"Free" is a great thing. It costs you nothing if you get something for free, right? Or does it? It the world of medicine, drug company sales reps in Dallas, Houston and elsewhere in Texas try keep sample cabinets in healthcare providers' offices well stocked with the latest medications for doctors to give out when needed.
Most individuals like going home with free samples because it saves them a trip to the drugstore, plus their co-pay, if they have one. And MDs are happy to pass them out because samples often help patients get immediately started with a treatment.
But several leading medical centers are now restricting the use of samples. In addition, a small group of doctors are shutting down their sample cabinets. They say that medical professionals should be selecting the most appropriate medication for a patient based on the best scientific evidence available, not just grabbing something from the sample cabinet that might fit the bill.
"The doctor will say, "Here, start on this, and let's see how it works," " said David J. Rothman, president of the Institute on Medicine as a Profession, a research group at Columbia. The question to the doctor is: If you didn't have it in your drawer, would that have been your drug of choice?
The free samples crackdown is due in part to the growing concern about the close ties between physicians and drug companies. Rothman says that physicians don't realize the extent to which their medical judgment is influenced by their acceptance of the samples. He pointed to recent studies finding that the number of doctors who treated high blood pressure with the "first line" drugs recommended by national guidelines was low, but increased sharply when free samples were removed.
Currently, the University of Michigan Health System has completely banned free samples, and the University of Pennsylvania and Stanford University medical schools have prohibited staff members from accepting them, although samples can be given to Stanford's pharmacy for use in free clinics.
A number of medical groups and practitioners have also changed their policies. Dr. Jonathan Mohrer, an internist in Forest Hills, Queens (NY), said he closed his sample cabinet in part because his office was overrun with pharmaceutical sales reps. "It was totally spinning out of control," Dr. Mohrer said. "They were meeting each other and schmoozing in the waiting room - it was like a party."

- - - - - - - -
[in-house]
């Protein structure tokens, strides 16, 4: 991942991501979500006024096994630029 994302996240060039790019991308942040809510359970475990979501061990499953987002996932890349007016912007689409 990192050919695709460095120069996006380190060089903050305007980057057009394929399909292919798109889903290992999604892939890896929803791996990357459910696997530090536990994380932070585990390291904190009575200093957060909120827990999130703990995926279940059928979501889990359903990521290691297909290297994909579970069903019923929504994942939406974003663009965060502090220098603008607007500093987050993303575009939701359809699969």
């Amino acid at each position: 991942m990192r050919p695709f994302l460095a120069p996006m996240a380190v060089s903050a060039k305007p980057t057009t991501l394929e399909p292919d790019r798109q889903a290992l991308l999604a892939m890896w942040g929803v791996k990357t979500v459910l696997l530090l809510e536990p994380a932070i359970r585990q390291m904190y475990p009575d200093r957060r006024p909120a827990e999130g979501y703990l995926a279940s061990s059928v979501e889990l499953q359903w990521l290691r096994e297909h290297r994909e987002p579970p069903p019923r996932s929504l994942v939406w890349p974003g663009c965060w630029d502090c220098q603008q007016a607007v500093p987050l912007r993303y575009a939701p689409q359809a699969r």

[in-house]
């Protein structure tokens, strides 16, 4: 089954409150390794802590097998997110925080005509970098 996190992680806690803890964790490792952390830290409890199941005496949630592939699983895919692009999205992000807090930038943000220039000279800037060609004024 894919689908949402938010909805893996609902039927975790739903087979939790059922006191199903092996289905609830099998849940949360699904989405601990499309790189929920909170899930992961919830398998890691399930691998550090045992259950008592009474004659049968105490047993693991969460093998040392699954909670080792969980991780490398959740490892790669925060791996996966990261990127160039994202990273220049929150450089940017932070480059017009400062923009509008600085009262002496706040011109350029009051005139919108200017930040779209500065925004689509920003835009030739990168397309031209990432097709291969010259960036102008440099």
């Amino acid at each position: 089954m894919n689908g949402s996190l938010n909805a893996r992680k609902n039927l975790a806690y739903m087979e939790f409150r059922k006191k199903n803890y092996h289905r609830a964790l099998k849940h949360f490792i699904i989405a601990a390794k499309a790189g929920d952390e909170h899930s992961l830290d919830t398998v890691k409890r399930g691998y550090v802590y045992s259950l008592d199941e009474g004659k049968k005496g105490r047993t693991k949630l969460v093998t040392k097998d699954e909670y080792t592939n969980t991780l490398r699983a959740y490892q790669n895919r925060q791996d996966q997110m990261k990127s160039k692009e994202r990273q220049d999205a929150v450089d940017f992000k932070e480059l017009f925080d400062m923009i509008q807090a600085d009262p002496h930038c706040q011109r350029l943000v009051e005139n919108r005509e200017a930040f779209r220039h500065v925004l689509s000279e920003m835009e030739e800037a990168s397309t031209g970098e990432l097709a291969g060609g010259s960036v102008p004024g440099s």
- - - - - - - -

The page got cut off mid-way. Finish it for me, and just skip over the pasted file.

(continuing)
Mohrer's staff spent a portion of their time arranging the cabinet, throwing out expired medications and trying to locate the right drug. Patients were kept waiting while sales representatives were ushered in.
And yet, some medical professionals say there's an upside to the passing out of free samples. Using samples, a doctor can see if a patient can tolerate a new medication before the patient buys a 30-day supply. Physicians who treat low-income individuals like to have samples for them, as well as for uninsured patients.
Samples also provide patients with the convenience of one-stop shopping. If a patient has waited some time to see a doctor and rearranged their whole working schedule, it may be another four or five days before they can fill a prescription. Some doctors feel that for individuals who are busy, working people, with family responsibilities, there shouldn't be any further delay. In addition, many MDs say they like using samples because the sales reps are an important source of medical education, keeping doctors current regarding the latest drug therapies.
The drugs promoted through free samples have a tendency to be newer medications that doctors are less familiar with, some experts report. Critics of samples say they prefer using older drugs, because the side effects are already known. They also say that helping poor and uninsured patients is not the intent of the sample distribution. Critics feel that Medicare's prescription-drug coverage, the proliferation of generic drugs and improvements in drug company patient-assistance programs have all made access to medication much easier these days.
It's also not at all clear whether or not samples save patients money. Critics say samples may actually drive up the cost of health care in the long term, because the drugs being promoted are the most expensive, brand-name types. And, since many medical conditions require lifelong treatment, the patient would have to purchase the drugs sooner or later.